As a filmmaker who has been making movies in the government-controlled Chinese film industry for decades, however, Zhang Yimou is adept at the art of subversion, or at least of simultaneously serving multiple masters. It’s true that we enter The Great Wall’s story through the eyes of Damon’s William, but he’s almost immediately sidelined once we meet the Nameless Order, the Chinese forces under the command of Jing Tian’s Commander Lin. Although they managed to talk their way out of being promptly executed, William and Pascal’s Tovar spend most of the Nameless Order’s first battle against the Tao Tei tied up on a parapet, looking on in silent awe as the order’s color-coded troops deploy a dazzling array of combat strategies against their mythological foe. There are undoubtedly more scenes devoted to William than any other single character, but it still feels like the material pertaining to him has been cut in half. (For an epic fantasy, The Great Wall is startlingly short, barely over 90 minutes without the closing credits.) There either needed to more scenes centering on William or, better yet, none. Even after six writers, including The Last Samurai’s Ed Zwick and Marshall Herskovitz, finished with the script, there’s no compelling reason for William to be at the center of this story, and Damon acts like he doesn’t know why he’s there, either.

About those combat scenes, though. It’s not hard to see what drew Zhang to this story, nor is it hard to see where most of its reported $150 million budget went. The lines of extras costumed in radiant primary-color outfits seem to stretch for miles; when they run across the wall’s battlements, it’s like watching surging rivers of paint. Female warriors in flowing blue uniforms leap from the wall and plunge hundreds of feet to stab at hellish monsters before being pulled back up by the cables around their waists. Flaming cannonballs trace plumes of smoke through the air before exploding in a 3-D cascade. (I haven’t even talked about the movie’s climax, which features a flotilla of diaphanous hot-air balloons and a chase through a stained-glass tower.) In terms of spectacle, The Great Wall may not measure up to Zhang’s early-aughts trilogy of Hero, House of Flying Daggers, and Curse of the Golden Flower, but a decade after he closed that book, even an appendix is welcome.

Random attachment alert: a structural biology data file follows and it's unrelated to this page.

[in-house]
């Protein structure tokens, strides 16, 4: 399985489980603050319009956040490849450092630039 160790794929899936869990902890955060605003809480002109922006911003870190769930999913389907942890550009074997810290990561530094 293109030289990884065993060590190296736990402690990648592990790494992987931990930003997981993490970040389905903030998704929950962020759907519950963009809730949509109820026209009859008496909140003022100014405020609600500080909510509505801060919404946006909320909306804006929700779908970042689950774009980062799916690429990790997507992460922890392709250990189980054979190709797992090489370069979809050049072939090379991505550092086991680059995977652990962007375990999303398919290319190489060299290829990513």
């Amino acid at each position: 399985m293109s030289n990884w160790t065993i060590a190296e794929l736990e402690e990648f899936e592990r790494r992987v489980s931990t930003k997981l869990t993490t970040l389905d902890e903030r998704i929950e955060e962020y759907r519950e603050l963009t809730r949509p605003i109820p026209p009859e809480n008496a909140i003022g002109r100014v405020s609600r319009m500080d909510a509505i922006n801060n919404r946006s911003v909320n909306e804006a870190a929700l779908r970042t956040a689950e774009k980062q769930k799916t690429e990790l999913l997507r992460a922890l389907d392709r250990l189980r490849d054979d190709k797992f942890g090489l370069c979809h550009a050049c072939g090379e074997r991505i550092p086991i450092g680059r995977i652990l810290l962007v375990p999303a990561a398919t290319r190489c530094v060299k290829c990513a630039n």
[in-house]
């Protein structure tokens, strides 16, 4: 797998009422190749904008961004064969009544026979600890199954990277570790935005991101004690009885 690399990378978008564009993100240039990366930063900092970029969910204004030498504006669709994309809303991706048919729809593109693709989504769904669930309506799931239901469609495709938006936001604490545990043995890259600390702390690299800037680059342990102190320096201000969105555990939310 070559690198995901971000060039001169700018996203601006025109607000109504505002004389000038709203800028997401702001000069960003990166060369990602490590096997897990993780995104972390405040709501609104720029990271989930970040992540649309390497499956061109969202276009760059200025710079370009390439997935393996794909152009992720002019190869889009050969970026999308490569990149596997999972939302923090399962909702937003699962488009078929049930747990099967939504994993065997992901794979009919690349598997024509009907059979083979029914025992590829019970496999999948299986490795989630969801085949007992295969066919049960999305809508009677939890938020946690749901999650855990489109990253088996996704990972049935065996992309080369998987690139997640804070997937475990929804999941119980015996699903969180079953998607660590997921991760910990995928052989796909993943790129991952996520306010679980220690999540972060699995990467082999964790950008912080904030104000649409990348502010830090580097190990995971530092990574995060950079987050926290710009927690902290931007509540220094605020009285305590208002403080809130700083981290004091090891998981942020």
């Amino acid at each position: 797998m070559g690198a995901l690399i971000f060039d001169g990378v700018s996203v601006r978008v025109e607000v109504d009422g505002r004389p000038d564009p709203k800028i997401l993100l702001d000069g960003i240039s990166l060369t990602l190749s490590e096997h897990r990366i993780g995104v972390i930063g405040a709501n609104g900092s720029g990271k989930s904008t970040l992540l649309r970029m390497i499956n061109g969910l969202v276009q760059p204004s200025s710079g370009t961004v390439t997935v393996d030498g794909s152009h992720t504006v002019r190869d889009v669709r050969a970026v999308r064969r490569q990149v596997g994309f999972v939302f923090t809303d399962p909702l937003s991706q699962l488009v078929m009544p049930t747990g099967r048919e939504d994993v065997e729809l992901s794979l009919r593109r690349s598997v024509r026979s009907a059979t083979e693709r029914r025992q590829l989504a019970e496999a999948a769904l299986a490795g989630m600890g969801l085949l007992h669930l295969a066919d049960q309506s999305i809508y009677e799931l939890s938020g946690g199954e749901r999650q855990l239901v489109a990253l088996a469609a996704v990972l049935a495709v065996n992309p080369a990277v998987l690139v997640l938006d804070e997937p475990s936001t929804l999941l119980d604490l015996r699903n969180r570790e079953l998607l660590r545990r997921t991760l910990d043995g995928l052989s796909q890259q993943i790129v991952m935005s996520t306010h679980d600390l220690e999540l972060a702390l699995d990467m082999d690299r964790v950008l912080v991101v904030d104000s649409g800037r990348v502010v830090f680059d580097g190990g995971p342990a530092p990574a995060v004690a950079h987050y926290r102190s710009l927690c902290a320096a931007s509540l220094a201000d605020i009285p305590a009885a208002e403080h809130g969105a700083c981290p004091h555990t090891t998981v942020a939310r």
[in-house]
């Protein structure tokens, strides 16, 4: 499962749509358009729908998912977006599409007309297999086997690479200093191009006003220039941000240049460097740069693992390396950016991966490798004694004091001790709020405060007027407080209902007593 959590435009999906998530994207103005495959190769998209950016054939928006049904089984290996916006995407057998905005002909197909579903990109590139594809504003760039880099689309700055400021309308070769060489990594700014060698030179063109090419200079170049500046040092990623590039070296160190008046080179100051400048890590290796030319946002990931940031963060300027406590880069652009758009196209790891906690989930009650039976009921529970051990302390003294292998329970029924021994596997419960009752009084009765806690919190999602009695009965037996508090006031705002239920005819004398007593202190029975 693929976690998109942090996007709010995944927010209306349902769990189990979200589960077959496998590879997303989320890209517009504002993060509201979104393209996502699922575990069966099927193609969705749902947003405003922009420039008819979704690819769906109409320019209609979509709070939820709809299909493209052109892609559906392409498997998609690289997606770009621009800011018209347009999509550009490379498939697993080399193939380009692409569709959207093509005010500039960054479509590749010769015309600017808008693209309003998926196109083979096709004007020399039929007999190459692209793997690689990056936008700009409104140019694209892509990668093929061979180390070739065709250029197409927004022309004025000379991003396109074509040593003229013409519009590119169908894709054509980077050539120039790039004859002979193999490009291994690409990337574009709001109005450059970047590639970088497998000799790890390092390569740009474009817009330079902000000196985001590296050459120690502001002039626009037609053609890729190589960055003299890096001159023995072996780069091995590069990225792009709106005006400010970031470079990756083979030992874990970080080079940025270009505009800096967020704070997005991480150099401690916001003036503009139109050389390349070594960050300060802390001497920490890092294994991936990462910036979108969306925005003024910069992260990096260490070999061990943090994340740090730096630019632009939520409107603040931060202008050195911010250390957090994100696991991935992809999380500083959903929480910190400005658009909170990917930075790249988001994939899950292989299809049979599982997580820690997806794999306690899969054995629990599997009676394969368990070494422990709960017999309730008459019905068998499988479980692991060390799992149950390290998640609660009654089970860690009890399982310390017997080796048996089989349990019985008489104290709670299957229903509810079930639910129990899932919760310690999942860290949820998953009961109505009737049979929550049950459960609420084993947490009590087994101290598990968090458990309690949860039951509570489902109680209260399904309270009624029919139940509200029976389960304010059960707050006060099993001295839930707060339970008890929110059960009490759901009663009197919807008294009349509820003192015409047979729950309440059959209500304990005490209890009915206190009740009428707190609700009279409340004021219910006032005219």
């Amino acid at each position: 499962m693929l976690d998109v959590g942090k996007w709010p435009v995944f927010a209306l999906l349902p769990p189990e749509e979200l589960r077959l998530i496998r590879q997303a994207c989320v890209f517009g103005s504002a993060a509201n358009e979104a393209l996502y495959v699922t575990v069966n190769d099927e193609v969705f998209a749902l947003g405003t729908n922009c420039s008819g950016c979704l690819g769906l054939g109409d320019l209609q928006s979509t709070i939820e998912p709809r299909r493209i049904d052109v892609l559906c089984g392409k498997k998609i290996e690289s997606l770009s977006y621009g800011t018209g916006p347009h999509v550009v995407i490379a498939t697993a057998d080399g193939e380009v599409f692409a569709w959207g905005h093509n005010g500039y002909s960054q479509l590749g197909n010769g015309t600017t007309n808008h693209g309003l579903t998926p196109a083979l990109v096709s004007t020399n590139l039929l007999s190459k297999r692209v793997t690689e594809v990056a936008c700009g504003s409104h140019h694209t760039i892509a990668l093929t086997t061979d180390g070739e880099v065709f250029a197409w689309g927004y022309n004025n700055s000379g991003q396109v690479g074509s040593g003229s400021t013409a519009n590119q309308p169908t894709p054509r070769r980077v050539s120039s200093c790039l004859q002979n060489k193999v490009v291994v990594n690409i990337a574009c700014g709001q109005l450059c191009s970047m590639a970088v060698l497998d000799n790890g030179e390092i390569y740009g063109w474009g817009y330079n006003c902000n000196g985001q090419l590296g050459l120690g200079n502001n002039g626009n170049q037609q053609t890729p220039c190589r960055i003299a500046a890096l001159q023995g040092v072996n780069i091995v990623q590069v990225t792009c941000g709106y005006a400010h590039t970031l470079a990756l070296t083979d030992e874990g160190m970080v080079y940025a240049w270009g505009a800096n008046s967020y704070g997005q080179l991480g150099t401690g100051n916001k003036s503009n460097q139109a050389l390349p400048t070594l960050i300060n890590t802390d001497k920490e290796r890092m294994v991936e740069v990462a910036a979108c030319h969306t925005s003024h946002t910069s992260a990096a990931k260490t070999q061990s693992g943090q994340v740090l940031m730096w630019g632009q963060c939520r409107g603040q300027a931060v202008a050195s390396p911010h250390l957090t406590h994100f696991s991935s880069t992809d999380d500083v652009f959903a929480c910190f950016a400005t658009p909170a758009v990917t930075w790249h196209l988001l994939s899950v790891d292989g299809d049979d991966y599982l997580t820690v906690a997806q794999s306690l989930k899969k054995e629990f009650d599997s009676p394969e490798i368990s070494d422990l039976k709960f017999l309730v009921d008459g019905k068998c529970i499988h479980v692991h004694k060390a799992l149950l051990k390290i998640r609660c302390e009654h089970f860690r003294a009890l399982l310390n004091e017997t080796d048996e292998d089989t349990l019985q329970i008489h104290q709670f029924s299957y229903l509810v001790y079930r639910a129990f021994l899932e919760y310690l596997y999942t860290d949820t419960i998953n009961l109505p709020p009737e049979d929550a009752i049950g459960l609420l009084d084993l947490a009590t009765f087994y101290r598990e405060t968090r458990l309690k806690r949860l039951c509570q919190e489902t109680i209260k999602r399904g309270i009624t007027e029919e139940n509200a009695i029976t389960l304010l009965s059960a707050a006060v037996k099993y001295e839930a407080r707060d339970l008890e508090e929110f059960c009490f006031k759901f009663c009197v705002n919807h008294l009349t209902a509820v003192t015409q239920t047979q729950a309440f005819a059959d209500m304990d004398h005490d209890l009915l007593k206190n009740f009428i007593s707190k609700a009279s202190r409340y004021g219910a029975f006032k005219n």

None of this is to ignore The Great Wall’s politics by taking refuge in aestheticism. But its politics aren’t so easily nailed down; they’re slippery, verging on incoherent. It is, indisputably, a movie that inserts white characters into the story to relieve U.S. audiences of the burden of identifying with its Chinese protagonists. Zhang called it a movie with four Chinese heroes, but with the exception of Commander Lin, their stories seem to have been gutted even more thoroughly than William’s. But the white characters other than Damon’s are unreconstructed scoundrels, and although William initially stuns the Nameless Order with a display of his unparalleled archery skills, he’s often just along for the ride, outclassed by the Chinese characters in terms of both military strategy and moral fortitude. A hunk of magnetized rock that William brings with him does play a key role in attacking the Tao Tei, but it’s not him who figures out that it can be used that way. Given The Great Wall’s narrative semi-coherence, it’s hard to tell how much of this is in the script and how much is Zhang working against it, but it’s a movie that fights its own contradictions as fiercely as any of its characters do the monsters within it.

Sam Adams is a Slate senior editor and the editor of Slate’s culture blog, Brow Beat.